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PS 'Gwu lo' is roughly how '古老' sounds in Cantonese. It means 'ancient' or 'old-fashioned'.

Some new old photos (but are they any good?)

We'll start with some photos and postcards I bought last month. Then as I've been arguing with the book designer about what makes a good photo, we'll take a look at that too.

The seven photos are all the small type that were typically sold to tourists to go in to their photo album. In this case I don't see any sign that the photos were mounted, so the original owner probably just kept them loose. (As always, you can click on any photo to see a larger copy you can zoom in to.)

Chinese junk
Chinese junk

Machine Gun Posts around Hong Kong's coastline

This week's guest post from Rob Weir introduces a collection of military sites around the Hong Kong coastline from the 1930s. They're small enough to be easily overlooked, but they have an interesting history.

The Machine Gun Posts are first found in the 1935 Hong Kong Defence Plan, where they are listed at various beaches assessed as potential landing sites for an invader, both on HK Island and the Mainland. Here are their locations shown on a map. (e-mail subscribers, please click here to view the web version of this page and see the map.)


Whether they were built before then is unknown, however within a couple of years their usefulness was in question, firstly on the Mainland with the construction of Pillboxes on the Inner Line, and then on the Island when the New Policy determined that, effectively, only the Island was to be defended. All beaches were then considered as landing places, and were to be defended with Pillboxes. These were subsequently built, often within a few metres of the Machine Gun Post position.


What remains today?

The markers on the map are colour-coded to show if any remains of a site still exist (yellow), or if the site has been cleared (red). With the exception of a few built in still-isolated areas, most have succumbed to development, their original positions now hundreds of metres from the nearest water amid buildings and streets.

This photo shows

Early 1900s view northeast from the Peak - part 2

We first looked at this photo a few weeks ago (see the newsletter for 20th August).

c.1904 View over Hong Kong Harbour


That time I concentrated on the area around the Naval Yard Extension project, which helped us date the photo to early 1904.

Naval Yard Extension under construction


Today we'll take a closer look at the right of the photo, running from eastern mid-levels, through Wanchai, and ending at Causeway Bay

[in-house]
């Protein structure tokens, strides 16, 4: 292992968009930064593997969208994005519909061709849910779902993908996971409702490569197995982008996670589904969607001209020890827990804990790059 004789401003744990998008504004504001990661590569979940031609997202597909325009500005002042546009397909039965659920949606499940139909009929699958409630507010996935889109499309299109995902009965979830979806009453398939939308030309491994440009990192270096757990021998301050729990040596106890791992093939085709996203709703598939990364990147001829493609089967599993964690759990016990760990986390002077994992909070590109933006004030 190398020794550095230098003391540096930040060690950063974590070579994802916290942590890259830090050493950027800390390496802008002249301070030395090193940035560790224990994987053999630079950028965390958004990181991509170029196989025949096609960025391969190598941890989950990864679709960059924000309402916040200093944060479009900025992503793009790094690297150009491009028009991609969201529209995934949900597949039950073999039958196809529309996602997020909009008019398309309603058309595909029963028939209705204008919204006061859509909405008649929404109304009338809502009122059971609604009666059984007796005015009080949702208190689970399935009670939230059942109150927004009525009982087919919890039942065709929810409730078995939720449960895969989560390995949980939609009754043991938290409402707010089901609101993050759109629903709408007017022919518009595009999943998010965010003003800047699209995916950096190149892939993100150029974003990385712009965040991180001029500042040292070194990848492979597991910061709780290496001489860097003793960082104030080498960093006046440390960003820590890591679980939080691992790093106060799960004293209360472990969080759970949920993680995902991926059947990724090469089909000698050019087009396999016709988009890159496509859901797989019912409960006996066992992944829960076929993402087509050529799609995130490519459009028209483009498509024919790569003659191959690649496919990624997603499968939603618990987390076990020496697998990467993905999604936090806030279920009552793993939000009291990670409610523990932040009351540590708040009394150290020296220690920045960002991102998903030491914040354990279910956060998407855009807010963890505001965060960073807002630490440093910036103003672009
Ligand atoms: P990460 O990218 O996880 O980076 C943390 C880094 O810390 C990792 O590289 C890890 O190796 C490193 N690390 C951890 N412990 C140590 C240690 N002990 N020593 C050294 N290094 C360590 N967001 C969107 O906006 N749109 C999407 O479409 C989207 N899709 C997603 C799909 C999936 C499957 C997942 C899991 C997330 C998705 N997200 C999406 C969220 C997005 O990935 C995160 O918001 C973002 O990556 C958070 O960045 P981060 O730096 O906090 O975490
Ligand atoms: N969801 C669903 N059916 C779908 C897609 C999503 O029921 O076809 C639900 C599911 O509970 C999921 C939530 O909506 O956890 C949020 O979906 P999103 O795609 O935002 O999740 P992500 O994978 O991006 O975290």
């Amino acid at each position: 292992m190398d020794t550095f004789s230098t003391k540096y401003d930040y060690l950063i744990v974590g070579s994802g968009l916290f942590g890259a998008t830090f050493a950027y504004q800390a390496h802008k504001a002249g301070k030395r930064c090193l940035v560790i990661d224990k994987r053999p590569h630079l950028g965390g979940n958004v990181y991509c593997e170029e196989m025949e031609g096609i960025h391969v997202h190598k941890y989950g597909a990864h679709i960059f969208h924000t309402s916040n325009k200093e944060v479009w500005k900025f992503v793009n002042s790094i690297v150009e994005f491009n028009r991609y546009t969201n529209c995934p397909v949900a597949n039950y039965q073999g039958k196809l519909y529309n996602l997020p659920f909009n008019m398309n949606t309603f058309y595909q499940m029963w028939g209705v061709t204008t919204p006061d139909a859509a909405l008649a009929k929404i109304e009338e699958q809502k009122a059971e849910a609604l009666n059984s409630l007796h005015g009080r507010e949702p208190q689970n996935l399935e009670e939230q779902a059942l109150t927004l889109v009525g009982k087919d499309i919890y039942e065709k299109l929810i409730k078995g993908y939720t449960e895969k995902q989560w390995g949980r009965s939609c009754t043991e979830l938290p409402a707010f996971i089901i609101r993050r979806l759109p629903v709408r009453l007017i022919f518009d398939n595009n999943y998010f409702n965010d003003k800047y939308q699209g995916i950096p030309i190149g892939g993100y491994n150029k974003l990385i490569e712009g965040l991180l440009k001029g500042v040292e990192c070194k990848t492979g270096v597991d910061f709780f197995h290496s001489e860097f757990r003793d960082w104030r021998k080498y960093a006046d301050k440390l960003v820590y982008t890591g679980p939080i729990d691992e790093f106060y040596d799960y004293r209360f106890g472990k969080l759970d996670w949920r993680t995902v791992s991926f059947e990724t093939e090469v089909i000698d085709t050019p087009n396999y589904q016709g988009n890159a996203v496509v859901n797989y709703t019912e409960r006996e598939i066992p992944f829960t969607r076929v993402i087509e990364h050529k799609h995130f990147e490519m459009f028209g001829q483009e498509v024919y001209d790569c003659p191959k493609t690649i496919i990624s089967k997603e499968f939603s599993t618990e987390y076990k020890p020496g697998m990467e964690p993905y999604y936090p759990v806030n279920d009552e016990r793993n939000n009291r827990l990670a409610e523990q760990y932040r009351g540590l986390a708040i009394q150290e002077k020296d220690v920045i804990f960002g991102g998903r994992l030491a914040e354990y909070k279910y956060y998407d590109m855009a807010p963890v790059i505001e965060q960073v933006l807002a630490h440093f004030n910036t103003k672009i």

Chinese seamen in Second World War Britain: Do their families live in Hong Kong today?

Yvonne Foley introduces a little-known piece of UK-Chinese history, in the hope of hearing from the families who were involved.

At the beginning of the Second World War there were 20,000 Chinese mariners in the port of Liverpool, England. Many were there to replace the British merchant seamen who had gone to join the Royal Navy. A significant proportion of these men were from Hong Kong, Singapore, Ningbo and Shanghai and became trapped in the UK when in late 1941 and early 1942 the Japanese took each of these places.

Paid around a third of British seamen’s pay and not getting the danger money given to the British, the Chinese withdrew their labour. The strike lasted from February 1942 to May of the same year. By the end of it they had almost achieved equality of pay but had established a reputation as troublemakers with the ship owners and the Government – especially the men from Shanghai.

At the end of hostilities the Government and the ship owners determined to get rid of the Chinese. By the middle of 1946 nearly all had gone. This despite the fact that many had married or were in relationships with British women and now had families living in Liverpool.


A mixed marriage in Liverpool in WW2


It was difficult to remove the Hong Kong men, as they were nominally British. But the Shanghai ‘troublemakers’ were different: they had no

"1926 - Nullah swept away"

With typhoons and hurricanes in the news recently, here's a photo of one that made the news just over 90 years ago.

"1926 - Nullah swept away"


When: The title gives us the date, 1926. We can do better than that, as the photo must have been taken shortly after the


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